It's definitely feeling like fall; the days are shorter, the weather is crisper, and the leaves are beginning to shed. I absolutely love this time of year when summer is behind us, when pumpkins decorate the doorways, and when the holidays are just around corner. It's festive to be sure, and there's loads of good old-fashioned fun to look forward to (Tristan is coming home for Thanksgiving, so I'll have both boys for the first time in many years.) Like the playoffs, October feels like the 7th inning stretch. There's just enough of a breather in our calendars to consider the entire playing field. Sometimes we're so totally engrossed in what's on this week's "TO DO" list, that there's NO time to assess the BIGGER picture. (It's been a hectic couple of days.)
But the BIG PICTURE is important to be sure . . .
It's where we remember that our humble real estate practice works within a much larger community, AND that community works within a city, that works within a state, that works within a country, and so on, and so on, and so on . . . .
I was reminded of that again last night while at my partner's gorgeous home in Piedmont. Sarah had been asked to host the "Empty Nester" party (Sarah and John are natural entertainers and their view was spectacular.) which brings together those of us whose kids have already passed through the school district and lived to tell the tale. It's a fundraiser for the Piedmont Educational Foundation which was fortunate enough to raise $3 million last year to fill in the gaps that the state of California woefully under funds, and seems well on track to do the same this year. (That's not chump change; it has a huge impact.)
Having sent our kids through the public school district in Piedmont, it was great to reconnect with friends I no longer sit next to on the baseball bleachers, and I happily wrote my check, even though my kids are now through college and off the payroll . . . except for the cell phone. (What's with our GROWN kids not having their own phone plan and Netflix accounts?)
Still, as a Realtor, I can attest to the fact that the number one thing that drives most Buyers to Piedmont beyond the beautiful tree-lined streets, the extraordinary homes, the manicured parks, the city services, and the close-knit community, are the highly coveted public SCHOOLS, which in turn, keep ALL your property values HIGH. Strong public schools were the reason Cliff and I pulled up stakes and left SF 18 years ago. While we loved the City, the cost of private school tuition for two boys made saving enough for college tuition a long shot - unless we won the lottery.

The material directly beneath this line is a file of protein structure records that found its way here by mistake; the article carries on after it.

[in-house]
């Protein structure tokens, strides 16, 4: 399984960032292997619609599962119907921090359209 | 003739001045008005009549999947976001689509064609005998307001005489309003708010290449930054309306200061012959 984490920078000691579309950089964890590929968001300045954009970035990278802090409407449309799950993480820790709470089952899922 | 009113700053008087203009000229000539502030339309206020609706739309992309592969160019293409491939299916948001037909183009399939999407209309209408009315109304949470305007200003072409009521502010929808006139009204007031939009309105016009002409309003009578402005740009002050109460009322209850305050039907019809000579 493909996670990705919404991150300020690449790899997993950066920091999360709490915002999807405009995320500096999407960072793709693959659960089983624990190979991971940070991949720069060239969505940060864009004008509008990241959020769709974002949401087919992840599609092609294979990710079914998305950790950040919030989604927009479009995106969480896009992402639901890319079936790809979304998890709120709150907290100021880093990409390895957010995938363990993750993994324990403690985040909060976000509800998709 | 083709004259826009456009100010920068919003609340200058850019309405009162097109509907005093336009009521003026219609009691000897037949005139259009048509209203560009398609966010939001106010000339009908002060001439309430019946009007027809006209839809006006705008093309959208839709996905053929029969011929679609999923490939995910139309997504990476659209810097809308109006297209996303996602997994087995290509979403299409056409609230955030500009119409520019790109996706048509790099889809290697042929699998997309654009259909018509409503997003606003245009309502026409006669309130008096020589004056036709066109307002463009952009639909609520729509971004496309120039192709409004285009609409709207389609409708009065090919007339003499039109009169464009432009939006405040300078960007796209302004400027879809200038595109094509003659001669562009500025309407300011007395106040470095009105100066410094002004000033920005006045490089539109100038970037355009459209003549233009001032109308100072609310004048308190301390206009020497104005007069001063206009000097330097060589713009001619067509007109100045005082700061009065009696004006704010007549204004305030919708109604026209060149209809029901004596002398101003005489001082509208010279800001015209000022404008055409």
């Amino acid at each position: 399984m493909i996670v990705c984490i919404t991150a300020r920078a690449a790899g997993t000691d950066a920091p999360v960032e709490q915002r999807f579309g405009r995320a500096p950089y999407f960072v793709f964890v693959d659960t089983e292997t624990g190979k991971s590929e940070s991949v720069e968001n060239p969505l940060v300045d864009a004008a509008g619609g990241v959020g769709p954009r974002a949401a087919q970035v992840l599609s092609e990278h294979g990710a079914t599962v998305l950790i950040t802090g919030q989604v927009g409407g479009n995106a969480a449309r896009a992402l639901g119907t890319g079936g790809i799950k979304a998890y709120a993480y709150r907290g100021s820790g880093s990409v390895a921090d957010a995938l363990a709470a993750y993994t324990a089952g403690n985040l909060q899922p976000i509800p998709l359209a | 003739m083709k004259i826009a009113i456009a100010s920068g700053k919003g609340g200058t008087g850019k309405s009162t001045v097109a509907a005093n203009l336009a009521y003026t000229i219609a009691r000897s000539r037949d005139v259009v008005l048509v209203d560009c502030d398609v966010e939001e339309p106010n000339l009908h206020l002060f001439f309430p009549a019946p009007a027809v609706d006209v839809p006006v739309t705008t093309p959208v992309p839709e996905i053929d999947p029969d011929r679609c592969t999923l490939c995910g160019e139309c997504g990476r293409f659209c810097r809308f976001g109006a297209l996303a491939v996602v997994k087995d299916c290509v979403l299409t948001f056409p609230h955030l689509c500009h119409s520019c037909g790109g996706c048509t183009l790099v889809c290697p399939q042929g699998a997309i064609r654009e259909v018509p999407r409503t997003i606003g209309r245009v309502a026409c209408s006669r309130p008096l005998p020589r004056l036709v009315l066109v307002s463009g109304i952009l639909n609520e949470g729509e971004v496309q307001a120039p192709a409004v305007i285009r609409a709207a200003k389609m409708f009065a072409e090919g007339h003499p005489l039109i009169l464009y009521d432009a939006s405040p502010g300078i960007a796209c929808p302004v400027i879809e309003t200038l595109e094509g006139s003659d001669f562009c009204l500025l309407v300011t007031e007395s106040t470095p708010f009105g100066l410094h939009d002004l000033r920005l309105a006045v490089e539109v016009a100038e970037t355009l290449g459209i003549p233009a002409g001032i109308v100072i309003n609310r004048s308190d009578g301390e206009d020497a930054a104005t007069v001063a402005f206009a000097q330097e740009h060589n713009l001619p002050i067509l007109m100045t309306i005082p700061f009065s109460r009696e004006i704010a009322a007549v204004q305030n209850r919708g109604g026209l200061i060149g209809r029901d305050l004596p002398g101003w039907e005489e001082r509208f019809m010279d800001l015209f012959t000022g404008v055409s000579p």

"That's not a viable financial strategy," our financial planner repeatedly advised us. (It isn't? What about retirement?)
So like many of you, we loaded up the truck and moved across the Bay Bridge, looking for an educational system that would support our kids' goals - and ours. (Let's be honest; we were struggling with the costs of private-school education.)
Mind you, I'd never even heard of Piedmont before getting serious about our kids' educational options and once we landed, it was a blessing on several fronts. (The friendships we made along the way were an added bonus.) However one is feeling about the last 18 months: the Covid crisis, vaccinations, masking, homeschooling, the loss of nearly an entire academic year, or the school district at large, there's something amazing about a group of school-board members, teachers, parents, grandparents, and empty-nesters that can come together to put aside their differences and recognize that we're blessed to be in a position to help fund the shortfall. These efforts insure that our kids have robust STEAM programs, art and music enrichment, and attention to mental health concerns.
It can't escape any of us that right outside the Piedmont borders, Oakland public schools don't nearly have the capacity to match the fundraising power of Piedmont. (That's unfortunate and completely inequitable but a much larger problem that should, and must be addressed.) Coming together for a greater good felt downright joyful, and yes, lucky on many levels. Gratitude, gratitude, GRATITUDE.
By 8:45, I said my goodbyes, wrote a check, and headed home to bed. (I'm a very early riser.) I want to thank everyone who put on last night's event when they could have been at home watching the Giants/Dodgers playoffs instead. (Bummer; that was a tough loss in the 9th inning.) It was great to see so many of you, but also, it was important to be reminded that we are raising the next generation of brilliant young minds who are hopefully going to save our planet. (Is that too much to ask?)
BTW, if your BIG PICTURE includes a move next Spring, now is not too early to reach out to Sarah and me to schedule time to set a calendar in motion. While we've learned we can push a house to market quickly - if need be - the process is far more sane when we've got a good 3-4 weeks of prep time (3-4 months is even better).
P.S. - If you couldn't join last night, you may still make a donation to the Piedmont Educational Foundation by clicking here.
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Julie Gardner, has been writing The Perspective for 15 years and has published more than 600 essays. She is also a frequent contributor to the Sound Off column in the Real Estate section of The San Francisco Chronicle.